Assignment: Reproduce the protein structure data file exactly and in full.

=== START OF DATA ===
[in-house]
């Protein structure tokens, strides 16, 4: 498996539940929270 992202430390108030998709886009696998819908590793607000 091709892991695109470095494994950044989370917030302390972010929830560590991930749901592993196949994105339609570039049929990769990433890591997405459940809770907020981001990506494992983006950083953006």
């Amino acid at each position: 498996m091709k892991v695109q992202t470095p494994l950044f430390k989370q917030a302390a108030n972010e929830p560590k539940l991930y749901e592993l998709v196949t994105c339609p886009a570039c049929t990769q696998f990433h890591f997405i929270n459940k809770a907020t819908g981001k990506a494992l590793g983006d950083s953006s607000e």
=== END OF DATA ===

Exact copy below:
[in-house]
């Protein structure tokens, strides 16, 4: 498996539940929270 992202430390108030998709886009696998819908590793607000 091709892991695109470095494994950044989370917030302390972010929830560590991930749901592993196949994105339609570039049929990769990433890591997405459940809770907020981001990506494992983006950083953006």
């Amino acid at each position: 498996m091709k892991v695109q992202t470095p494994l950044f430390k989370q917030a302390a108030n972010e929830p560590k539940l991930y749901e592993l998709v196949t994105c339609p886009a570039c049929t990769q696998f990433h890591f997405i929270n459940k809770a907020t819908g981001k990506a494992l590793g983006d950083s953006s607000e």